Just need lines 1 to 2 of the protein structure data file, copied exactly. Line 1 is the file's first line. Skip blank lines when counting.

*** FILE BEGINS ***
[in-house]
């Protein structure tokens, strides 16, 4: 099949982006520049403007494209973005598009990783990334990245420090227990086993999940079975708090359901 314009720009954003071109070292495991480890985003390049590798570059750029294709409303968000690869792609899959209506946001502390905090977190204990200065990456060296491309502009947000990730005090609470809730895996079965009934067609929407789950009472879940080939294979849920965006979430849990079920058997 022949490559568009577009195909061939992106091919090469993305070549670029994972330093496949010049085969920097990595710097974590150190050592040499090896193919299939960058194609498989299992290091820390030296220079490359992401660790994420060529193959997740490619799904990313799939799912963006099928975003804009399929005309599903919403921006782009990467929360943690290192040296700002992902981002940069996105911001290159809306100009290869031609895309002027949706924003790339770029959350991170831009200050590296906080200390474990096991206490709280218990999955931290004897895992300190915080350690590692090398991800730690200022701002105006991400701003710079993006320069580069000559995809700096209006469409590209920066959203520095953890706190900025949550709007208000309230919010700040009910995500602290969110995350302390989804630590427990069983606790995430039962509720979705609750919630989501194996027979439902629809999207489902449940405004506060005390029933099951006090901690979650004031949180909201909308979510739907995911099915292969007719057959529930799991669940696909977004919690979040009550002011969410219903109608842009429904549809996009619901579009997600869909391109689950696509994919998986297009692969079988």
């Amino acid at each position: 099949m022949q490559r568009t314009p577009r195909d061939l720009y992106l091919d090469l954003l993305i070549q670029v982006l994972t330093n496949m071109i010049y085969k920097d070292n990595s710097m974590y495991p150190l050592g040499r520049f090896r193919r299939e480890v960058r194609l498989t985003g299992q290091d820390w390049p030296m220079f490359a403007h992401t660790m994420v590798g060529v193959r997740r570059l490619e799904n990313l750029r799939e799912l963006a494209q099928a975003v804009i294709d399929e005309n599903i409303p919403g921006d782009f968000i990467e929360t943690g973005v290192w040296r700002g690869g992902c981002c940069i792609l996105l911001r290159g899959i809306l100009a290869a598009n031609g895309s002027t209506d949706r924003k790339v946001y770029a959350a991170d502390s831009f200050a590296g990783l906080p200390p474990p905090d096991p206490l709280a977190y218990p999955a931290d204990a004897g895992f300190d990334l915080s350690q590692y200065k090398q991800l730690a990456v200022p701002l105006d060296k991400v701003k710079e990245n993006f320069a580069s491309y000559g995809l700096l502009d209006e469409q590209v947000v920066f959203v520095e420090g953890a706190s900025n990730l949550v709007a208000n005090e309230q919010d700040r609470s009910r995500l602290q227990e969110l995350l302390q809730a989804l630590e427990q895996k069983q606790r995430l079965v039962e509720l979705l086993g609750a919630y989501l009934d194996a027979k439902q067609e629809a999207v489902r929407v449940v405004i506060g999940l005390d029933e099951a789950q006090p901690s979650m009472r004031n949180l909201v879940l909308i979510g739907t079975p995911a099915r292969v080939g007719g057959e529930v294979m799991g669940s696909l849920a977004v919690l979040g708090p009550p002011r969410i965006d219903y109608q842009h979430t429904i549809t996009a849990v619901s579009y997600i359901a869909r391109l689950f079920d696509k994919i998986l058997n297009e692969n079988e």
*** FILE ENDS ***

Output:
[in-house]
């Protein structure tokens, strides 16, 4: 099949982006520049403007494209973005598009990783990334990245420090227990086993999940079975708090359901 314009720009954003071109070292495991480890985003390049590798570059750029294709409303968000690869792609899959209506946001502390905090977190204990200065990456060296491309502009947000990730005090609470809730895996079965009934067609929407789950009472879940080939294979849920965006979430849990079920058997 022949490559568009577009195909061939992106091919090469993305070549670029994972330093496949010049085969920097990595710097974590150190050592040499090896193919299939960058194609498989299992290091820390030296220079490359992401660790994420060529193959997740490619799904990313799939799912963006099928975003804009399929005309599903919403921006782009990467929360943690290192040296700002992902981002940069996105911001290159809306100009290869031609895309002027949706924003790339770029959350991170831009200050590296906080200390474990096991206490709280218990999955931290004897895992300190915080350690590692090398991800730690200022701002105006991400701003710079993006320069580069000559995809700096209006469409590209920066959203520095953890706190900025949550709007208000309230919010700040009910995500602290969110995350302390989804630590427990069983606790995430039962509720979705609750919630989501194996027979439902629809999207489902449940405004506060005390029933099951006090901690979650004031949180909201909308979510739907995911099915292969007719057959529930799991669940696909977004919690979040009550002011969410219903109608842009429904549809996009619901579009997600869909391109689950696509994919998986297009692969079988």